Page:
Siriraj Medical Journal (Nov 2018)

Clinical and Laboratory Findings in Trauma-Induced Nail Dystrophy versus Onychomycosis

  • Charussri Leeyaphan, M.D.,
  • Sumanas Bunyaratavej, M.D.,
  • Navaporn Chadchavalpanichaya, M.D. C.Ped,
  • Chuda Rujitharanawong, M.D.,
  • Sutasinee Phaitoonwattanakij, M.D.,
  • Lalita Matthapan, B.Sc.

Journal volume & issue
Vol. 70, no. 6
pp. 490 – 495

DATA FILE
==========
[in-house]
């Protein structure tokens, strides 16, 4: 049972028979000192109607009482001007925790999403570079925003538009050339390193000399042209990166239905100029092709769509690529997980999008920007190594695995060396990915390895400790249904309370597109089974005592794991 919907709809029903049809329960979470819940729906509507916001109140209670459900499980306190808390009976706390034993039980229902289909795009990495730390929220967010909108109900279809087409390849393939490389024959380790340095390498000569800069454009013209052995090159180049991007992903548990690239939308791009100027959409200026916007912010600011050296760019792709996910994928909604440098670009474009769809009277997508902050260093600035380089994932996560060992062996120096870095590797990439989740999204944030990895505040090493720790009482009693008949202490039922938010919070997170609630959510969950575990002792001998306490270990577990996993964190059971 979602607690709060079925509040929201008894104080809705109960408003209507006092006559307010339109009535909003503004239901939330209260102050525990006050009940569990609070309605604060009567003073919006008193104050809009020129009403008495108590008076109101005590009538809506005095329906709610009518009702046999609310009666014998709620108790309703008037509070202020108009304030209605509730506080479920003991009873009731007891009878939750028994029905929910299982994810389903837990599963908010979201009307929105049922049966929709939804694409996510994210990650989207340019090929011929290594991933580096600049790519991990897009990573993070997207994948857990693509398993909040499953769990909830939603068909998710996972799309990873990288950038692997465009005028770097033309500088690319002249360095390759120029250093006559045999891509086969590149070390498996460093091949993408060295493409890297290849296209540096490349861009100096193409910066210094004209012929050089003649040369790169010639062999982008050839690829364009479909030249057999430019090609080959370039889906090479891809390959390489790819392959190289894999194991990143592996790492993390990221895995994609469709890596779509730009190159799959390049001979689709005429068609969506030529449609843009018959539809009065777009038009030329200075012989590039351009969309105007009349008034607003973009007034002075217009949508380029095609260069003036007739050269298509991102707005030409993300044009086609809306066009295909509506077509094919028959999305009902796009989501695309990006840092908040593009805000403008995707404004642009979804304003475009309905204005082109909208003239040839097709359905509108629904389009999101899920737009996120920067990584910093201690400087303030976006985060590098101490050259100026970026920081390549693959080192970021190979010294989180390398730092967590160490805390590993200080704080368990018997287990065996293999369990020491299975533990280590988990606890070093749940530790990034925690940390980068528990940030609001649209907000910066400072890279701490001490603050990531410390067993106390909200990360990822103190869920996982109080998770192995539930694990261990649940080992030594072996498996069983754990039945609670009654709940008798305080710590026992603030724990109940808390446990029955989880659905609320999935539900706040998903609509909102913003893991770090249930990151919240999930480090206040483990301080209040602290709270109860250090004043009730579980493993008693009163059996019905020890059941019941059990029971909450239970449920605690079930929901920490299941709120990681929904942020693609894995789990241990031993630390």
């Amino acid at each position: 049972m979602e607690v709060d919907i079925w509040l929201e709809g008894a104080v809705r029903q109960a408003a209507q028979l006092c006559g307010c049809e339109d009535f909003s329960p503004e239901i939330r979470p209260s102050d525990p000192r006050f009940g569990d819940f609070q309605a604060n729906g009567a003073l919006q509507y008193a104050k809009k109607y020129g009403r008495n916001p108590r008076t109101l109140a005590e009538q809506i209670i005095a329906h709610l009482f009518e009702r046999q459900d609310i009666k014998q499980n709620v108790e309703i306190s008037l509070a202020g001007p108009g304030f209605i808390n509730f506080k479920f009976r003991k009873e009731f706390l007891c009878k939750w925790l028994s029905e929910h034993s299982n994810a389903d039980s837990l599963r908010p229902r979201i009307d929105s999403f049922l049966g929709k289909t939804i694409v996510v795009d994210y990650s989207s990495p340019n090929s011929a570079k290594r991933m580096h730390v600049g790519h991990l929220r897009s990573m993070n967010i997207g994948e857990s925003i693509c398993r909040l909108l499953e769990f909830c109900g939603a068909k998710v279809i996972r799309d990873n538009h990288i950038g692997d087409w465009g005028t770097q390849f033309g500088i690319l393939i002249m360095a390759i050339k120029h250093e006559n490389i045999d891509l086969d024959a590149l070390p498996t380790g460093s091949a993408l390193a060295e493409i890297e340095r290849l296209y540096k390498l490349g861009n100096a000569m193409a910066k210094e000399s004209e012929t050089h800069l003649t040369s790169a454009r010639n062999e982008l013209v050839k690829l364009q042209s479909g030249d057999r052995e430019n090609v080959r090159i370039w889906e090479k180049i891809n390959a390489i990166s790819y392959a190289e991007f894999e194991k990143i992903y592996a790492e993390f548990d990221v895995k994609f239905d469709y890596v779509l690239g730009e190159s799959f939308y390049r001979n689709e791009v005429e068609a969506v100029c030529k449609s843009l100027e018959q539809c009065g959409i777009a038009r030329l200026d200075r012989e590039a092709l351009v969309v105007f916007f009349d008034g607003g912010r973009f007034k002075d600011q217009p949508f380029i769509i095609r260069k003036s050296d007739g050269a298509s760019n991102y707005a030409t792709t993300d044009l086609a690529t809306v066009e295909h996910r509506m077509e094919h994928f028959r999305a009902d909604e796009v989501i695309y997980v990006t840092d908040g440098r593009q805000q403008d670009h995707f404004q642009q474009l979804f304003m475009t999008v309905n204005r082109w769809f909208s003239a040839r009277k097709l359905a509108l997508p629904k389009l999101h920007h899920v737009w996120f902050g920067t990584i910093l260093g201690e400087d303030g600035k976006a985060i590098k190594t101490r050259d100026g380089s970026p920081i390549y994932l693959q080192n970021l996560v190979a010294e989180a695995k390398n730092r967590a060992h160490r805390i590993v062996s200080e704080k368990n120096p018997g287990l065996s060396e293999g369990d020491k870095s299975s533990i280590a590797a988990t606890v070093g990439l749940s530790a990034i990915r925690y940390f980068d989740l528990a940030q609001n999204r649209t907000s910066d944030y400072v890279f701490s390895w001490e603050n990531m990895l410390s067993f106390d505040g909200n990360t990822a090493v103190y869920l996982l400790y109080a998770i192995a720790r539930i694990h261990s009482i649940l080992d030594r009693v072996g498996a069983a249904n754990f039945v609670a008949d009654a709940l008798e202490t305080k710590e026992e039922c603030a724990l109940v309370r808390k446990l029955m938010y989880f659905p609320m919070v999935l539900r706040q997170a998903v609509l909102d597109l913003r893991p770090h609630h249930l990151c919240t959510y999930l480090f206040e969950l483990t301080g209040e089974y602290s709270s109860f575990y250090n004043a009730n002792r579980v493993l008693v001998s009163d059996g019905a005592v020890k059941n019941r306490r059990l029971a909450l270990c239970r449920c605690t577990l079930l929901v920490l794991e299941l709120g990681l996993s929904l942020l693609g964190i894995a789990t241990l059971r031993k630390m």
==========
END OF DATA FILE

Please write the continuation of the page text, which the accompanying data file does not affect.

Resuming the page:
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Objective: The study aims to investigate the prevalence, clinical characteristics, and laboratory findings of traumatic toenails in comparison with those of onychomycosis. Methods: This cross-sectional study included hallux valgus (HV) patients attending Foot Clinic. Descriptive statistics, Chi-square test, Student’s t-test, and Mann-Whitney U test were used in statistical analysis. Results: A total of 81 patients with a mean age of 65 years old, of which 77 were females (95.1%), were enrolled. The prevalence of onychomycosis was 25.9%, whereas that of trauma-induced nail dystrophy was 55.6%. There were 18 (22.2%) patients with fungal feet infection. Among 21 patients with nail infections, three had the subclinical presentation. Fifteen patients (71.4%) with onychomycosis were infected with dermatophytes (DMPs). The others were caused by nondermatophytes (NDMs), of which 14.2% were Neoscytalidium dimidiatum. Comparing with the traumatic nail, statistical analysis revealed HV angle of greater than 30 degrees and the presence of fungal foot infection to be significantly associated with onychomycosis (p=.011 and p<.001, respectively). Conclusion: One-fourth of HV patients had onychomycosis. Severe foot deformities and concomitant fungal foot infection were significantly associated with onychomycosis. Holistic foot and nail examination is essential for distinguishing onychomycosis and traumatic induced nail dystrophy. The subclinical presentation was common.